Nanotechnology could lead to better batteries for EV's
If you search the Internet for information on nanotechnology the likelihood is that you will see a number of scare stories suggesting that nanotechnology robots will take over the world but if you dig a little deeper you will see that nanotechnology will play a major part in every area of our life going forward. Indeed researchers at the Los Alamos National Laboratory in New Mexico seem to have stumbled upon a new type of technology which could lead to batteries able to hold 10 times the storage capacity at the moment.
While the fact that these batteries could be commercially viable in the future is amazing in itself, it is also worth mentioning that unlike traditional batteries they do not require expensive precious metals such as platinum. This nanotechnology carbon-based catalyst is said to be able to squeeze maximum efficiency out of new lithium air technology which is currently being investigated by IBM for one.
The cost of electric vehicle batteries has been one of the main issues going forward for an industry which cannot seem to pull away from traditional battery restrictions. Historically there have been issues with the battery catalyst with the likes of platinum very expensive thereby reducing the overall cost efficiency of many electric vehicles.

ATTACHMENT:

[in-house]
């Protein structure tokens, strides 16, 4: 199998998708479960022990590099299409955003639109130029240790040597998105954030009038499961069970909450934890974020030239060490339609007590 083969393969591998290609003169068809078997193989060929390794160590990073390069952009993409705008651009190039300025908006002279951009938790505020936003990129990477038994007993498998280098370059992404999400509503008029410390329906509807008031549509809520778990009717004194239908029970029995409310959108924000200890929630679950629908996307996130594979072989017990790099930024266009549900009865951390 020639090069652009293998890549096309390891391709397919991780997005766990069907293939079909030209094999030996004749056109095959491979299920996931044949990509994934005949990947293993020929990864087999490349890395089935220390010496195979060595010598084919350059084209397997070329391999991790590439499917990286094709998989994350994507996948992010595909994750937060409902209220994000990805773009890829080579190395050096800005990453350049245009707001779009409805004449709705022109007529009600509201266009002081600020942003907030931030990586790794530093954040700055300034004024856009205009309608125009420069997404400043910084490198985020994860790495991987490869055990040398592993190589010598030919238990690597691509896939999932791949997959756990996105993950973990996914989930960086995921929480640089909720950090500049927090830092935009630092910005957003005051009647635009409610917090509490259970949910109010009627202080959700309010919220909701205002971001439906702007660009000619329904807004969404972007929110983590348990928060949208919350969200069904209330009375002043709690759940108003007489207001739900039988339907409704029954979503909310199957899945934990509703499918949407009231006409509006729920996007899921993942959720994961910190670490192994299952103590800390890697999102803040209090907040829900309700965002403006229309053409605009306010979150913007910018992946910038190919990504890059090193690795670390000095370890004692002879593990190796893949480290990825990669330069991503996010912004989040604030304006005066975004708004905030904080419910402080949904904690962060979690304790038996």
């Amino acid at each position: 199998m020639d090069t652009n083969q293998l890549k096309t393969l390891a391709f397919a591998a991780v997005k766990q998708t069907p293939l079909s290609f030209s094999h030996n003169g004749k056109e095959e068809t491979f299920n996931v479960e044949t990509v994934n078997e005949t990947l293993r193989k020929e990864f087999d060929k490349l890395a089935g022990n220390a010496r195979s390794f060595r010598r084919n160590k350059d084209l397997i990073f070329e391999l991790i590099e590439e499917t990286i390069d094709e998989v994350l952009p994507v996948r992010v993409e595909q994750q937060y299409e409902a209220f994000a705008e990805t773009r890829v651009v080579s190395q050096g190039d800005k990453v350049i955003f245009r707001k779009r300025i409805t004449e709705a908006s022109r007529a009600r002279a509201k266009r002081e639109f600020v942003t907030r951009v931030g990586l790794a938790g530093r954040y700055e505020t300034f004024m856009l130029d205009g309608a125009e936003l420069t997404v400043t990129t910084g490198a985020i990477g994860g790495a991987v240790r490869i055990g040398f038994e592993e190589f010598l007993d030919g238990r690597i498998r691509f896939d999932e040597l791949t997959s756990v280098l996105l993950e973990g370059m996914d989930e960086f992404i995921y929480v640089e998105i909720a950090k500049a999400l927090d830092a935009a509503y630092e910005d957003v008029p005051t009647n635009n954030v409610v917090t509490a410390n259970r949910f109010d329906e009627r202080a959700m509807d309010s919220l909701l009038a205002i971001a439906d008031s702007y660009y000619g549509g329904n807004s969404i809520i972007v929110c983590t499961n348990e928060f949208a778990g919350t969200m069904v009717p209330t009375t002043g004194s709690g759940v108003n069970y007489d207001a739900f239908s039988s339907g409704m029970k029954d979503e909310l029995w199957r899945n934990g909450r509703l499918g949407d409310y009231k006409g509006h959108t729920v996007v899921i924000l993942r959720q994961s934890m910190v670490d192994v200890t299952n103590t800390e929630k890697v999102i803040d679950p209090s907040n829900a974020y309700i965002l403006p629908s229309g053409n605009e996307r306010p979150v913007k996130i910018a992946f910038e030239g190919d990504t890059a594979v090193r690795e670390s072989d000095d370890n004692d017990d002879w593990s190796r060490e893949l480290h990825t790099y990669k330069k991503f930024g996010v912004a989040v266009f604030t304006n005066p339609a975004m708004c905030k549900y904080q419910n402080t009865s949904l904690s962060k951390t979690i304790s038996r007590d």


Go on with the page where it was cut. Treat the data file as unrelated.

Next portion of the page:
Quote from ElectricForum.com : "I think with the large scale green movement that's helped a lot and things should be progressing fairly quickly with the updates in Graphine/Nano Technology."
There are still a number of issues to address with regards to this new technology, many of which seem to revolve around toxic and hazardous substances historically used to maximise battery efficiency. However, scientists on this particular research programme have come up with a solution which seems to work and involves the use of nitrogen and iron acetate to effectively skip the stage which creates the problem toxic and hazardous substances. It will be interesting to see how this particular issue develops because even if what we see today is not the finished product, it has given many scientists food for thought.
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Read more at ENN Affiliate, ElectricForum.